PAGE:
Emmitt closes in on record


Published: Thursday, August 1, 2002 at 6:01 a.m.
Last Modified: Thursday, August 1, 2002 at 12:00 a.m.
By STEPHEN HAWKINS The Associated Press SAN ANTONIO - Jerry Jones isn't ready to talk about what happens to Emmitt Smith after this season, when the Dallas running back should be the NFL's career rushing leader.
The Cowboys owner, who before last season cut three-time Super Bowl champion quarterback Troy Aikman, talks somewhat evasively on Smith's future.
"What we're interested in is what happens this year, and Emmitt's under contract for next year," Jones said. "We don't need to get into what's going to happen next year at this time. I'm not going to do it."
Jones knows it's a sticky subject. Smith, a former Florida Gator, is just 539 yards shy of the late Walter Payton's record of 16,726 career rushing yards. He also has an NFL-record 11 straight 1,000-yard seasons and played with Aikman in those three Super Bowls in the first half of the 1990s.
Going into his 13th season, the 33-year-old Smith remains one of the most popular players ever to wear the silver and blue.
When Aikman was cut because of health and salary cap concerns on March 7, 2001, he was coming off a season in which he played just half of the games because of at least two more concussions and chronic back pain.
Plus, Aikman was due a $7 million roster bonus and a contract extension through 2007 if he was still on the roster past that date.
There is no such deadline or potential extension in Smith's contract. But it would count about $10 million against the team's salary cap in 2003.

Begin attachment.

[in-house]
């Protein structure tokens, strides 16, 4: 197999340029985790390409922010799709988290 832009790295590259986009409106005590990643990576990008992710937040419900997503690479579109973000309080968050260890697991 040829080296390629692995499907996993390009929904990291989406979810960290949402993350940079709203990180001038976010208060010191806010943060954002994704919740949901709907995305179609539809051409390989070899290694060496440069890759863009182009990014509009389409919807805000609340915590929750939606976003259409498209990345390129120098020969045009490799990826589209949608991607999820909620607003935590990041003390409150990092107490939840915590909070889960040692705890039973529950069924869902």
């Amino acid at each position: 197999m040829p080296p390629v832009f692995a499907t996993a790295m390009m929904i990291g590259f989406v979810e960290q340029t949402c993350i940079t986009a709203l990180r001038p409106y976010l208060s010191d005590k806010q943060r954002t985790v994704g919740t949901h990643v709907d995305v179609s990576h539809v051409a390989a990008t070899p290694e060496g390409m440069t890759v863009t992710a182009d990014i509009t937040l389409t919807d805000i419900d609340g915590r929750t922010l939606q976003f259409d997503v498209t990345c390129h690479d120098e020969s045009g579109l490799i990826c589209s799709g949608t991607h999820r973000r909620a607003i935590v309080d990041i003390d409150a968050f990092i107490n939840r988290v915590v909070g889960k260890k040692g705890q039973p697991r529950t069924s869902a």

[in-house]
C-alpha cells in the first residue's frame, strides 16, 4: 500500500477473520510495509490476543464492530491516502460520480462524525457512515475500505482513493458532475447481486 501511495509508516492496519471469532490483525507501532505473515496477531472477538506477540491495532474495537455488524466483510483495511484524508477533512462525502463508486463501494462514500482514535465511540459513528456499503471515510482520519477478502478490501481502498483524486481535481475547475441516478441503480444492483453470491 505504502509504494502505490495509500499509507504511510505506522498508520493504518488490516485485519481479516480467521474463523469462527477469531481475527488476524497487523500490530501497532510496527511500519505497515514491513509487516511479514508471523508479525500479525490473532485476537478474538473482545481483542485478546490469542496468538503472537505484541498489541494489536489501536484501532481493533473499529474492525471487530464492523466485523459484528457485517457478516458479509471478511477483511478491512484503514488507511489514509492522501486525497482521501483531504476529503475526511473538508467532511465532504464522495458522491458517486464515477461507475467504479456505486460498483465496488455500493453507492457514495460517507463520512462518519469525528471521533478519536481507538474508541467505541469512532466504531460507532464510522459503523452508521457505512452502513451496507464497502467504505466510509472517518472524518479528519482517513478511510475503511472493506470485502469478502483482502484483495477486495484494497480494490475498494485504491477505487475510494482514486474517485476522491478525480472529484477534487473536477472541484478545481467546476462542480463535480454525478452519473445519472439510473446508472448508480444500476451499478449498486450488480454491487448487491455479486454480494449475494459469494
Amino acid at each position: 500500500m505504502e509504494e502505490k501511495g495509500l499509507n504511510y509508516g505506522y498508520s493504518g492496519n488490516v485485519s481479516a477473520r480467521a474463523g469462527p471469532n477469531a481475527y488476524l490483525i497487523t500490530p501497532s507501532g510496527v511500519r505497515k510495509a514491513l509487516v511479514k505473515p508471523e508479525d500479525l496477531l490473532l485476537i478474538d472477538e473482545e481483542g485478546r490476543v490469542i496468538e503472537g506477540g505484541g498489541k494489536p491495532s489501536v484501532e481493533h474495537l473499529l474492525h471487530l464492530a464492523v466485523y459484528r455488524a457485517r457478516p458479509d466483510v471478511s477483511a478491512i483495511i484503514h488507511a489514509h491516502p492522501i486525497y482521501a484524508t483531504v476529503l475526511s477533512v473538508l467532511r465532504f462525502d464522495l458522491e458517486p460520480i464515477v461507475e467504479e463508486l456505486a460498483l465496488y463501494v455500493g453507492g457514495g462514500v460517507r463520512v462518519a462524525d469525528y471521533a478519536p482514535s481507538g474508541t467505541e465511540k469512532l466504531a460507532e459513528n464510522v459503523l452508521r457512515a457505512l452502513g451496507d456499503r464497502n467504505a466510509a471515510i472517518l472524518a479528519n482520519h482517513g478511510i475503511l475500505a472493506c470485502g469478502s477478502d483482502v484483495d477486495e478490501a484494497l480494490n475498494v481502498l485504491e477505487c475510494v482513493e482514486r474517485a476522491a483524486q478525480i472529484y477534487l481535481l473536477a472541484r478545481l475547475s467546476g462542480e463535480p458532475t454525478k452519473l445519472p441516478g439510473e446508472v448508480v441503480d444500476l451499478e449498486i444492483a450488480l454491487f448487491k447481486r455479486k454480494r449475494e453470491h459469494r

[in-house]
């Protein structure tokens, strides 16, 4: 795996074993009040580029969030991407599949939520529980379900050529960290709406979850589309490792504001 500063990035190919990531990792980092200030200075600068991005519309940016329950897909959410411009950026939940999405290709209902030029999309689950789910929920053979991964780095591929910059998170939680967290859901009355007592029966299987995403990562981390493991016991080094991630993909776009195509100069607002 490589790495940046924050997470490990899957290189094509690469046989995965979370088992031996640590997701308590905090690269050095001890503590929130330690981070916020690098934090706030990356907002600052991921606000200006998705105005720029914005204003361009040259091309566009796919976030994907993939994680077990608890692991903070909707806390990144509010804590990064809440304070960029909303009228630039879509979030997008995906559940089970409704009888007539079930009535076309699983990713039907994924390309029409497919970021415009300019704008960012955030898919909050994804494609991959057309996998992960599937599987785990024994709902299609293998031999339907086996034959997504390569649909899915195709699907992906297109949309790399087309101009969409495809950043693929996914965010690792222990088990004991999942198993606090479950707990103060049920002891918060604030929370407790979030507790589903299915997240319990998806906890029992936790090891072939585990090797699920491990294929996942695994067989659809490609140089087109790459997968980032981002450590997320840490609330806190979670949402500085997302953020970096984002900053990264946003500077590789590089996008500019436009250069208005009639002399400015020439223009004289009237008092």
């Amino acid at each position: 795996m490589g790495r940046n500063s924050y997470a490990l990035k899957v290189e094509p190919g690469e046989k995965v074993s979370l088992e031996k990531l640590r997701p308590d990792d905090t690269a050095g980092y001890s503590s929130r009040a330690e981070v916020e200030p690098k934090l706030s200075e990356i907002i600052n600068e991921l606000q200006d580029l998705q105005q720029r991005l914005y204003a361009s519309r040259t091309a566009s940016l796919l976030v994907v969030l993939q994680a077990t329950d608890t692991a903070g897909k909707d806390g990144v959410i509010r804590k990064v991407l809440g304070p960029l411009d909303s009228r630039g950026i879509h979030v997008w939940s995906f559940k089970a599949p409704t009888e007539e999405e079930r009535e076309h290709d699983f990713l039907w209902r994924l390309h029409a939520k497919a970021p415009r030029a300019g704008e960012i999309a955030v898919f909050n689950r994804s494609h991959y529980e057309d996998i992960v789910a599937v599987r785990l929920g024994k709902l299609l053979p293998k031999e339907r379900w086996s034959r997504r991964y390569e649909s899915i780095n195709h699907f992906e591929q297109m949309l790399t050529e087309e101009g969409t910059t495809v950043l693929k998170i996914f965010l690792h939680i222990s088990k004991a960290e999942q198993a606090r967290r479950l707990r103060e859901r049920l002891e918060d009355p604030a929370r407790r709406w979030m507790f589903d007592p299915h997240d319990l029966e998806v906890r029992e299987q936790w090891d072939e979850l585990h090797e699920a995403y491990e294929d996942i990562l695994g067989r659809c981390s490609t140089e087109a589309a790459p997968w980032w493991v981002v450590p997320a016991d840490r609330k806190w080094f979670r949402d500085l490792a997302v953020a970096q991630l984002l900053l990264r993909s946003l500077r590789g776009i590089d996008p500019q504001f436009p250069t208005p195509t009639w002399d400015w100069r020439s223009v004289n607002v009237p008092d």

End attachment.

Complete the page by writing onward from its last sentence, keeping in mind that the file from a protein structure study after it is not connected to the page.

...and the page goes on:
Smith knows some people, including perhaps Jones and the Cowboys, see the record as the capping of his career. He doesn't.
"It doesn't just start and end with the record," Smith said. "My love for football is still there. My desire to go to the Super Bowl is still there.
"It would be hard for them to say cut him if he's doing his job and doing it effectively. That would be hard to do," he said. "That's my focus. My focus is about performance."
When Aikman was let go, the Cowboys didn't have a successor prepared.
But Smith's replacement may already be on the roster.
Troy Hambrick, a big back (6-foot-1, 233 pounds) with deceptive speed, had 579 yards rushing last season. That was the most by any Cowboys back other than Smith since Herschel Walker in 1988.
Hambrick also averaged 5.1 yards per carry (third-best in the NFL) and started 11 games - two at tailback when Smith was injured and the rest at fullback after Robert Thomas' season-ending injury.
There has been plenty of speculation that Hambrick's role will increase substantially once Smith becomes the NFL's top career rusher. But, publicly, the team denies that.
"I don't think you can put it in those terms. We're trying to win games, we're not just out there to get Emmitt the record," said coach Dave Campo. "I think Emmitt is going to get the record winning us games. What I've said before is that whatever the best combination is for us to win, that's what we're going to do."
New offensive coordinator Bruce Coslet says Smith will be an important part in his West Coast-style offense. The running back has to be productive for the system to work.
But Coslet also likes a big back, and Hambrick is similar in size to Corey Dillon, who was the featured back for Coslet in Cincinnati.
Hambrick, in his third season, hasn't been shy about his desire to get more time and eventually replace Smith. But he also realizes the delicacy of the situation.
"I have goals of my own," Hambrick said. "But I don't mind sitting back for him. I am happy I get to learn from him. And hopefully one day it's going to be me."
COWBOYS on Page 3C Continued from 1C Season to forget?
  • A closer look at Emmitt Smith's totals from last season:
  • CARRIES: 261.
  • RUSHING YARDS: 1,021.
  • RUSHING TOUCHDOWNS: 3.
  • CATCHES: 17.
  • RECEIVING YARDS: 116.
  • RECEIVING TOUCHDOWNS: 0. COWBOYS: Hambrick opened some eyes in 2001
    Quote book
  • "What we're interested in is what happens this year." - Dallas Cowboys owner Jerry Jones.
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